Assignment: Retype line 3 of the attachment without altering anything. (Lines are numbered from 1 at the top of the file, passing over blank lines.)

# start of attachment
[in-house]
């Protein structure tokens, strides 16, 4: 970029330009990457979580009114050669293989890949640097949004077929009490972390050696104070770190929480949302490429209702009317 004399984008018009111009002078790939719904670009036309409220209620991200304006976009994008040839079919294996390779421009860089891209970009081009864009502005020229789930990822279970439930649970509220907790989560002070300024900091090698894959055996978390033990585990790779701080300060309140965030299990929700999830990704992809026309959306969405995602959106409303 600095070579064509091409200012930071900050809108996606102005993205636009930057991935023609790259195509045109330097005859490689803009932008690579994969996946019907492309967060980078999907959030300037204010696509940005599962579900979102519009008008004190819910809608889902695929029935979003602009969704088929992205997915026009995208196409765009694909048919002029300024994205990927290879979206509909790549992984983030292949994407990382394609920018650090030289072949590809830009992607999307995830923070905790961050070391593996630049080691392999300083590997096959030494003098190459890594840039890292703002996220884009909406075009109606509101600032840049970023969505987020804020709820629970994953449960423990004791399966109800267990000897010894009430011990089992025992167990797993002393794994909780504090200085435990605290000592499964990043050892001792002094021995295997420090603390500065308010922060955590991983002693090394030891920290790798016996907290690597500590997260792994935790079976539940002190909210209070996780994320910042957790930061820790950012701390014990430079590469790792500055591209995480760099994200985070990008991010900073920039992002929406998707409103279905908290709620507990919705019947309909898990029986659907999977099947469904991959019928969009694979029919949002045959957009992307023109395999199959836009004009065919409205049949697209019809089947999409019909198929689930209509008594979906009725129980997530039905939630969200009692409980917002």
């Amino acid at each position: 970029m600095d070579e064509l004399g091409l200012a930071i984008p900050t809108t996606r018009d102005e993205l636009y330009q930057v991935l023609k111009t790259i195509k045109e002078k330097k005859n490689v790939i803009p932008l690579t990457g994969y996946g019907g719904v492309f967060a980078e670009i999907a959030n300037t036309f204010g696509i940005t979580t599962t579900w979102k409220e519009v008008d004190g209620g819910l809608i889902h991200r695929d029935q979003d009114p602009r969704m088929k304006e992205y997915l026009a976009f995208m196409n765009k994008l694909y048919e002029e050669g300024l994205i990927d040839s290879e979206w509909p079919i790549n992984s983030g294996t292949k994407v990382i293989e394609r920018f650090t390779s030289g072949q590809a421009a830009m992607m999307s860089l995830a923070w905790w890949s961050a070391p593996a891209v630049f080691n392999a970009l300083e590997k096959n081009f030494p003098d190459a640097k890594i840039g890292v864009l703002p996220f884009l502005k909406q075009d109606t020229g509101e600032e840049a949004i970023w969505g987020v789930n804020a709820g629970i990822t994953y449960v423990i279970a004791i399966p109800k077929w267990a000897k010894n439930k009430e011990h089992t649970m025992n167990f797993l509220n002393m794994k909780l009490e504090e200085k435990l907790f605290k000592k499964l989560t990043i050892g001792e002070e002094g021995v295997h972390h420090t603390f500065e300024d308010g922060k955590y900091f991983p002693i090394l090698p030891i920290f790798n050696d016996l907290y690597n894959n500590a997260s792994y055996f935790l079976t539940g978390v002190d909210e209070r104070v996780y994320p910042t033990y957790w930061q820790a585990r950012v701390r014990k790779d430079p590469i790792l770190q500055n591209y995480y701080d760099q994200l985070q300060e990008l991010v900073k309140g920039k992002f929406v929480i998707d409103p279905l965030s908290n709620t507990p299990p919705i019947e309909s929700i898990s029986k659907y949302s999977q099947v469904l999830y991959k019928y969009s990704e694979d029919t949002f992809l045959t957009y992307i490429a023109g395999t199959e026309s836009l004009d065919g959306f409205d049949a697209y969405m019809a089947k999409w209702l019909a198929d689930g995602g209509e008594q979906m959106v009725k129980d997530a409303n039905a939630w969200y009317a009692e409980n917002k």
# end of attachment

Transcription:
């Amino acid at each position: 970029m600095d070579e064509l004399g091409l200012a930071i984008p900050t809108t996606r018009d102005e993205l636009y330009q930057v991935l023609k111009t790259i195509k045109e002078k330097k005859n490689v790939i803009p932008l690579t990457g994969y996946g019907g719904v492309f967060a980078e670009i999907a959030n300037t036309f204010g696509i940005t979580t599962t579900w979102k409220e519009v008008d004190g209620g819910l809608i889902h991200r695929d029935q979003d009114p602009r969704m088929k304006e992205y997915l026009a976009f995208m196409n765009k994008l694909y048919e002029e050669g300024l994205i990927d040839s290879e979206w509909p079919i790549n992984s983030g294996t292949k994407v990382i293989e394609r920018f650090t390779s030289g072949q590809a421009a830009m992607m999307s860089l995830a923070w905790w890949s961050a070391p593996a891209v630049f080691n392999a970009l300083e590997k096959n081009f030494p003098d190459a640097k890594i840039g890292v864009l703002p996220f884009l502005k909406q075009d109606t020229g509101e600032e840049a949004i970023w969505g987020v789930n804020a709820g629970i990822t994953y449960v423990i279970a004791i399966p109800k077929w267990a000897k010894n439930k009430e011990h089992t649970m025992n167990f797993l509220n002393m794994k909780l009490e504090e200085k435990l907790f605290k000592k499964l989560t990043i050892g001792e002070e002094g021995v295997h972390h420090t603390f500065e300024d308010g922060k955590y900091f991983p002693i090394l090698p030891i920290f790798n050696d016996l907290y690597n894959n500590a997260s792994y055996f935790l079976t539940g978390v002190d909210e209070r104070v996780y994320p910042t033990y957790w930061q820790a585990r950012v701390r014990k790779d430079p590469i790792l770190q500055n591209y995480y701080d760099q994200l985070q300060e990008l991010v900073k309140g920039k992002f929406v929480i998707d409103p279905l965030s908290n709620t507990p299990p919705i019947e309909s929700i898990s029986k659907y949302s999977q099947v469904l999830y991959k019928y969009s990704e694979d029919t949002f992809l045959t957009y992307i490429a023109g395999t199959e026309s836009l004009d065919g959306f409205d049949a697209y969405m019809a089947k999409w209702l019909a198929d689930g995602g209509e008594q979906m959106v009725k129980d997530a409303n039905a939630w969200y009317a009692e409980n917002k």